Beverly Cleary (1916-2021)
Beverly Cleary, the creator of such beloved characters as Henry Huggins, Ramona Quimby, and Ralph S. Mouse, has died at the age of 104.
Cleary struggled to read as a child despite her love of stories and her desire to read them. She found she didn't to relate to the children in the books available to her, which likely played a role in her own writing style later in life. Cleary is known for her "quintessential" middle-class American kids whose lives are sometimes funny, sometimes tough, and who can solve everyday problems on their own without a lot of adult intervention. The adults in her stories—parents, teachers, and other grown-ups kids encounter in their daily lives—are often as quirky as the kids. This deft way of putting kids and adults on equal footing was a way of empowering young readers without putting them in extraordinary situations. These were, as Cleary said in her memoir “stories about the sort of children I knew.”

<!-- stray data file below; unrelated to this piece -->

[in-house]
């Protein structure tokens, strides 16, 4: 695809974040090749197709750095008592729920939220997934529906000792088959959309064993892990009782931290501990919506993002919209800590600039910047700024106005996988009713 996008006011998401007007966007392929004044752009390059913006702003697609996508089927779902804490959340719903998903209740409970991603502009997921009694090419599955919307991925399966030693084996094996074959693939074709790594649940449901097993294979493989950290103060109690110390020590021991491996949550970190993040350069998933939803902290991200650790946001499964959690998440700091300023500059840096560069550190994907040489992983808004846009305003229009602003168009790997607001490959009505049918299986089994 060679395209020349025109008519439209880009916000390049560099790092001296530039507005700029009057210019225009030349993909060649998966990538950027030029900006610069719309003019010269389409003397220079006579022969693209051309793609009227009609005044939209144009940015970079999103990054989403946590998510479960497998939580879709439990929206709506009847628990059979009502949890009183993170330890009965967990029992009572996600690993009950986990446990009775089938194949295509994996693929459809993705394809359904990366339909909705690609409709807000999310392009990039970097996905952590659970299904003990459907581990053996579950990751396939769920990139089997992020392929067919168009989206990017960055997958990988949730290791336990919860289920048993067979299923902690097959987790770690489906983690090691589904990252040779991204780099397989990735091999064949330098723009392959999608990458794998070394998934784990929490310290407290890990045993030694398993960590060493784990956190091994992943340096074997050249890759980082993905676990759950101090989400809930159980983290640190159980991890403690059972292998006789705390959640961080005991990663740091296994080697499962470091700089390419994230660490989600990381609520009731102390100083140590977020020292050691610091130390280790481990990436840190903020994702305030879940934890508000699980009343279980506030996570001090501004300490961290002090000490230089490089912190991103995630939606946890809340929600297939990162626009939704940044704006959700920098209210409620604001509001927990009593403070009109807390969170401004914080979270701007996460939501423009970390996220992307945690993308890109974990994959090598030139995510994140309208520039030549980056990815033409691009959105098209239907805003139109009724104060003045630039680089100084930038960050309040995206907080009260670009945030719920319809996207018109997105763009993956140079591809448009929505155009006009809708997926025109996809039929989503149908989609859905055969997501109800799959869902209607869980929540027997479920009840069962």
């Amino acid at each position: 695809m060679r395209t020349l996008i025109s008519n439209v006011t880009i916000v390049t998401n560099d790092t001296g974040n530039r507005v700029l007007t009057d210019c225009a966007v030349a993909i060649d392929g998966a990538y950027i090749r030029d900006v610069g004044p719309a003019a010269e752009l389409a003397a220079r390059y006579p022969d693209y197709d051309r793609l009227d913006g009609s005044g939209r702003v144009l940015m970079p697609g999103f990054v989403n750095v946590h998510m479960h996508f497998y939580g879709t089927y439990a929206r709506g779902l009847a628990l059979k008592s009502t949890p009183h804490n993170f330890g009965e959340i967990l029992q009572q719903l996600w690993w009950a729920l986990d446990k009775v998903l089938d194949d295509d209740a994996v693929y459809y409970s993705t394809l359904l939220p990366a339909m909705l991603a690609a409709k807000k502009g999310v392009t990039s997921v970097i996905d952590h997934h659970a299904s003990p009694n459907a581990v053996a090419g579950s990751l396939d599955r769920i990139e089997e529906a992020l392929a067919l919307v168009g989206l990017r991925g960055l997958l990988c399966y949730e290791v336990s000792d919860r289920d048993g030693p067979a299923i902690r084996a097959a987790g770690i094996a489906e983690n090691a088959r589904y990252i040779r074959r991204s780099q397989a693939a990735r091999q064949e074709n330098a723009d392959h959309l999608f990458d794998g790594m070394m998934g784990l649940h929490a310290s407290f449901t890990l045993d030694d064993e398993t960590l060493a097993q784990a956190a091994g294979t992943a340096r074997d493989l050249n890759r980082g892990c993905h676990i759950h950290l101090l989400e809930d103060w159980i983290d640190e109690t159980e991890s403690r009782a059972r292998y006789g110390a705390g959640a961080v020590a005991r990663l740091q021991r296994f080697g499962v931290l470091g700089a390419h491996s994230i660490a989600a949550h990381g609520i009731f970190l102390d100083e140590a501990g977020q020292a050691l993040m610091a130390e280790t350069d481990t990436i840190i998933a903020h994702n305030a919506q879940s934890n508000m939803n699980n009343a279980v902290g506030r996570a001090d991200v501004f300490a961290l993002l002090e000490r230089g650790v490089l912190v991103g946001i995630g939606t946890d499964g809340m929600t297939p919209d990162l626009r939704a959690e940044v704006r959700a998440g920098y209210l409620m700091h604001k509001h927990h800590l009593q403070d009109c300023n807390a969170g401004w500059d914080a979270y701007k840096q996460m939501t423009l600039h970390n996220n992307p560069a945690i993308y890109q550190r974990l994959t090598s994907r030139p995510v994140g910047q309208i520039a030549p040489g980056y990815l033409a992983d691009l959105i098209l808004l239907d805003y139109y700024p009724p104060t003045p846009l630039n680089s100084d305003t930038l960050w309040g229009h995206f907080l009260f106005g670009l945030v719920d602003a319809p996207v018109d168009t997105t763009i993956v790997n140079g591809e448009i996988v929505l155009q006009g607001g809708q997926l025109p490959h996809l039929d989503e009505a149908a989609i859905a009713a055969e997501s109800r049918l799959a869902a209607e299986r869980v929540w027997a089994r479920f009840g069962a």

Cleary's books have been immensely popular with generations of readers, with more than 91 million copies sold worldwide. They also garnered her critical acclaim and a multitude of awards, including a National Book Award, two Newbery Medals, and the National Medal of the Arts. Her books have been made into films and television series and translated into dozens of languages. Authors from Judy Blume to Lauren Myracle cite Cleary as a major source of inspiration.
But of all her legacy, perhaps the greatest are the legions of readers who have already fallen in love with her characters, and all those who have yet to discover them.
Cleary passed away at her retirement home in Carmel, California on March 25th. She was just 18 days shy of her 105th birthday.